(i) Develop or modify, and maintain, a state-of-the-art IT platform sufficient to support webinars, podcasts, video conferences, teleconferences, and other virtual methods of dissemination of information and training and technical assistance; and
(ii) Develop or modify, and maintain, a state-of-the-art archiving and dissemination system that is open and available to the public, at no cost, and that provides a central location for later use of training and technical assistance products, including course curricula, audiovisual materials, webinars, examples of emerging and promising practices related to the four general topic areas in this priority, and any other training and technical assistance products developed by the grantee and others.
All products produced by the Center must meet government and industry-recognized standards for accessibility.
(c) Conduct outreach to DSAs so that they are aware of, and can participate in, training and technical assistance activities.
(d) Establish a community of practice 
that will act as a vehicle for communication, an exchange of information among DSAs and other service providers, and a forum for sharing the results of training and technical assistance activities that are in progress or that have been completed.
(e) Facilitate annually a minimum of one in-person conference, or, if health and safety reasons make an in-person conference infeasible, a virtual conference, for the purpose of dissemination of information related to emerging promising practices and ongoing technical assistance needs and activities.
(f) Communicate and coordinate, on an ongoing basis, with other federally funded training and technical assistance projects, particularly Department-funded projects, to ensure that training and technical assistance activities are complementary and non-duplicative.
(g) Conduct an evaluation to determine the impact of the Center's training and technical assistance on the DSAs and other service providers that received the Center's services.
Priority 2—Identify and Demonstrate How Specific Technical Assistance Strategies Provided to OIB Grantees Will Facilitate Collaboration and Leveraging of Resources at the State and Local Level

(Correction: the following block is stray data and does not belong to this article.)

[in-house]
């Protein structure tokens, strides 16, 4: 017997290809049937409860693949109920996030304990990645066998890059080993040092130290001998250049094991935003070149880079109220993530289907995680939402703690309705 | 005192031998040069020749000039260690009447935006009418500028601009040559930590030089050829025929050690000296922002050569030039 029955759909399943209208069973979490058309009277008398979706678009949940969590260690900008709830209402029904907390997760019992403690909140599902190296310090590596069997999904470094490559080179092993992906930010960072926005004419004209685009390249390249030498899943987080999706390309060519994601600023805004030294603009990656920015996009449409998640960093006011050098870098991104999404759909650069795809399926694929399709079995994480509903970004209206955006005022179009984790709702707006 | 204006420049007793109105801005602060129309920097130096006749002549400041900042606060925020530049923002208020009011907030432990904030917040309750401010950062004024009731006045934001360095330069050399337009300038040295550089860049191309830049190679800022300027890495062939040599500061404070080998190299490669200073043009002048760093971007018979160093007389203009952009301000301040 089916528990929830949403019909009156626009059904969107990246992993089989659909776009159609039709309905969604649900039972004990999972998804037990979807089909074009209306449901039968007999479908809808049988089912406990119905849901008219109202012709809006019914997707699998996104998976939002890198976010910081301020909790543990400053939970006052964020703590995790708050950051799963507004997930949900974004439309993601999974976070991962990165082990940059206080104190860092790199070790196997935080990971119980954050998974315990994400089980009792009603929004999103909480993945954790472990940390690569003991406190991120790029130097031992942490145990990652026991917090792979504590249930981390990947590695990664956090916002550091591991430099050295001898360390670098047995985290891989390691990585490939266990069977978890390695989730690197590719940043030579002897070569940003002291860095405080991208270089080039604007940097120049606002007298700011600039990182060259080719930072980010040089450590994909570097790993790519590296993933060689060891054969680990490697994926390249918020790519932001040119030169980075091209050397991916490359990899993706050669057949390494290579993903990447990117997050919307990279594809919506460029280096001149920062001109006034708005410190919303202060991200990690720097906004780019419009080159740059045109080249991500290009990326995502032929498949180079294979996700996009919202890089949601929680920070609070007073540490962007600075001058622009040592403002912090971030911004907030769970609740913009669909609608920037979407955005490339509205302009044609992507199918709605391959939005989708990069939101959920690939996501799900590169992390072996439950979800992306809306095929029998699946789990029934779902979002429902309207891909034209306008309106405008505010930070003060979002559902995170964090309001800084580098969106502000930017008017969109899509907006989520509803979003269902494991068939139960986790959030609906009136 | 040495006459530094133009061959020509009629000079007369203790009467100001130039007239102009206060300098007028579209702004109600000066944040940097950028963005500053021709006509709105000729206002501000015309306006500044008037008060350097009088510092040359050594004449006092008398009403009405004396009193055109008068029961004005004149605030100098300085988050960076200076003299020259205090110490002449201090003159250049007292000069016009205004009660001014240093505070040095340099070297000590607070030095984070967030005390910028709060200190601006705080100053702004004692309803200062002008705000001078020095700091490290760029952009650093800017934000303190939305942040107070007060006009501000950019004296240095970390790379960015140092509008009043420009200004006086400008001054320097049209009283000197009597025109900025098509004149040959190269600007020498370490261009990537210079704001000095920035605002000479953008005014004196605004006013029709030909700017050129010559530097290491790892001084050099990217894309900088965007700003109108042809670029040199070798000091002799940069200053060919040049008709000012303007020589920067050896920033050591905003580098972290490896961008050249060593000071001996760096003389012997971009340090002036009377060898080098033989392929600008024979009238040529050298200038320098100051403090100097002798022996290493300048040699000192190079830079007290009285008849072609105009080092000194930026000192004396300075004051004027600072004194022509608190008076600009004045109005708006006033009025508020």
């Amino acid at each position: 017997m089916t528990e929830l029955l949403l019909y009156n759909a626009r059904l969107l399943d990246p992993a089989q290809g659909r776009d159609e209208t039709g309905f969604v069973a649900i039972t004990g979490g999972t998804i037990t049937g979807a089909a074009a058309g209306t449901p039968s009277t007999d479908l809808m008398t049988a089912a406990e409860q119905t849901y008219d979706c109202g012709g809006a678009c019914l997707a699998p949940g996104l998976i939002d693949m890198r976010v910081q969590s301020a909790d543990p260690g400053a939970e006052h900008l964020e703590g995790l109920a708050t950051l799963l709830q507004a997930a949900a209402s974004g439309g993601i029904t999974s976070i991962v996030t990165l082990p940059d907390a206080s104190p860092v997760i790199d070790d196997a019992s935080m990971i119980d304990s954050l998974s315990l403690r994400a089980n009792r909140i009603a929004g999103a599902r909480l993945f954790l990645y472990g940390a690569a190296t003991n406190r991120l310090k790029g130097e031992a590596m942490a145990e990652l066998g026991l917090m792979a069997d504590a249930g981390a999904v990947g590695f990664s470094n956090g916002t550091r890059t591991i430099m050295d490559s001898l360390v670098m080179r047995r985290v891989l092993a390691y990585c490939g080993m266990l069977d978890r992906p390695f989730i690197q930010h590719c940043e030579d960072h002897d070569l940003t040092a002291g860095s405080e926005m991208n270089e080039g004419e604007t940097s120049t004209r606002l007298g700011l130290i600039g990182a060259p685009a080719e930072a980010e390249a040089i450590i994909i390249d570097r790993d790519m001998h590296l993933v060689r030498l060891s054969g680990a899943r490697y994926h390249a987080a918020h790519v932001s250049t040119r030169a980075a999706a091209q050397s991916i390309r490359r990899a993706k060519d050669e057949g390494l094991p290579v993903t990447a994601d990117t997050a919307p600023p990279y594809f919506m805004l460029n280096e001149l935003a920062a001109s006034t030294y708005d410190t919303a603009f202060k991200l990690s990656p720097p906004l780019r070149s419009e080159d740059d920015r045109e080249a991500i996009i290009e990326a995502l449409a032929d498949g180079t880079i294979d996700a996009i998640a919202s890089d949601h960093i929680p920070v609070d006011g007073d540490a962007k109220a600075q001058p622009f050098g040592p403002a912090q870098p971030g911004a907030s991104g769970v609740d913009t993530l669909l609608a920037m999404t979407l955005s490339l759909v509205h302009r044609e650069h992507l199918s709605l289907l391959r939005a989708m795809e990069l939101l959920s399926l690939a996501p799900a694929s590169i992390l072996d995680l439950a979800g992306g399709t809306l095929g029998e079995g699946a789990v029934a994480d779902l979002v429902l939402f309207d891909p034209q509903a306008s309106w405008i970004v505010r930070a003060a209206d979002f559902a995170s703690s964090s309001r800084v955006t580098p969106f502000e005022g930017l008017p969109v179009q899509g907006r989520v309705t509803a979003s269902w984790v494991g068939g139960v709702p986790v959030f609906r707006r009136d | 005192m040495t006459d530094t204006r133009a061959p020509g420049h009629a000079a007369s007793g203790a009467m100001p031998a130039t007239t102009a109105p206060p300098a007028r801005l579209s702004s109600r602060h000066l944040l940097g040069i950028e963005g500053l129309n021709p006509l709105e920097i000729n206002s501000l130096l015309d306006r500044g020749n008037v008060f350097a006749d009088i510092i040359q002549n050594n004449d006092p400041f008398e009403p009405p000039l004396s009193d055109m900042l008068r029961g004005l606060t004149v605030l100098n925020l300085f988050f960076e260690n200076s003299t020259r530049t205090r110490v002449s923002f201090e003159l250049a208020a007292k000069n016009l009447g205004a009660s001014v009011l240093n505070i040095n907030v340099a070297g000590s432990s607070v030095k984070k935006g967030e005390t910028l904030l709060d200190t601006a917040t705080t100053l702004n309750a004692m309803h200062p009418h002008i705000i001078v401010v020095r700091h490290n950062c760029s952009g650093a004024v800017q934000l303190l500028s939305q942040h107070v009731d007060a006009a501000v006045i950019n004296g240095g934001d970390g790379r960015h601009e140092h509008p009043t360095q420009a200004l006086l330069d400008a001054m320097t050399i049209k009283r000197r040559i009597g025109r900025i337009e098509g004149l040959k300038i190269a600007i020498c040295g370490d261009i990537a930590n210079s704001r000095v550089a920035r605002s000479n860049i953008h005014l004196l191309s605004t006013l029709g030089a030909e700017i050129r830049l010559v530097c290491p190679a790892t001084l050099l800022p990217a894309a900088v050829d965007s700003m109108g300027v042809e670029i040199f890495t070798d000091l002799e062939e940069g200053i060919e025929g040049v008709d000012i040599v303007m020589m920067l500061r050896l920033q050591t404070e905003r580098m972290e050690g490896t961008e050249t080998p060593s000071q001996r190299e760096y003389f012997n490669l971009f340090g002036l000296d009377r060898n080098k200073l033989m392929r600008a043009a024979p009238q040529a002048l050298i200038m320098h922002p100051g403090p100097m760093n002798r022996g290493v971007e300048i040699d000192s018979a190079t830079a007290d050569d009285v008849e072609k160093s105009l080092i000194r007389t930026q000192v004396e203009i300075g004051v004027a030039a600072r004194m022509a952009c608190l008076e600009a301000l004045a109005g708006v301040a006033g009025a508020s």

To meet the requirements of this priority, the Center must, at a minimum, develop technical assistance focused on partnerships to facilitate the sharing of information and leveraging of resources from other systems that work with aging individuals and individuals with disabilities.
These technical assistance strategies must be designed to improve the capacity of OIB grantee staff, and staff from other service providers that receive OIB program funding from DSAs to provide services to the OIB population, to acquire and develop the skills and tools they need to help the OIB population sustain and increase their ability to live independently in their homes and communities.
Types of Priorities
When inviting applications for a competition using one or more priorities, we designate the type of each priority as absolute, competitive preference, or invitational through a notice in the Federal Register. The effect of each type of priority follows:
Absolute priority: Under an absolute priority, we consider only applications that meet the priority (34 CFR 75.105(c)(3)).
Competitive preference priority: Under a competitive preference priority, we give competitive preference to an application by (1) awarding additional points, depending on the extent to which the application meets the priority (34 CFR 75.105(c)(2)(i)); or (2) selecting an application that meets the priority over an application of comparable merit that does not meet the priority (34 CFR 75.105(c)(2)(ii)).
Invitational priority: Under an invitational priority, we are particularly interested in applications that meet the priority. However, we do not give an application that meets the priority a preference over other applications (34 CFR 75.105(c)(1)).
The Department establishes the following definitions for this program. We may apply one or more of these definitions in any year in which this program is in effect.
Intensive training and technical assistance means training and technical assistance provided to a DSA, or other service provider that receives OIB program funding from a DSA to provide services, primarily on-site or through remote delivery, as needed and appropriate, over an extended period. Intensive training and technical assistance is based on an ongoing relationship between the training and technical assistance center staff and a DSA, or other service provider that receives OIB program funding from a DSA to provide services, under the terms of a signed intensive training and technical assistance agreement.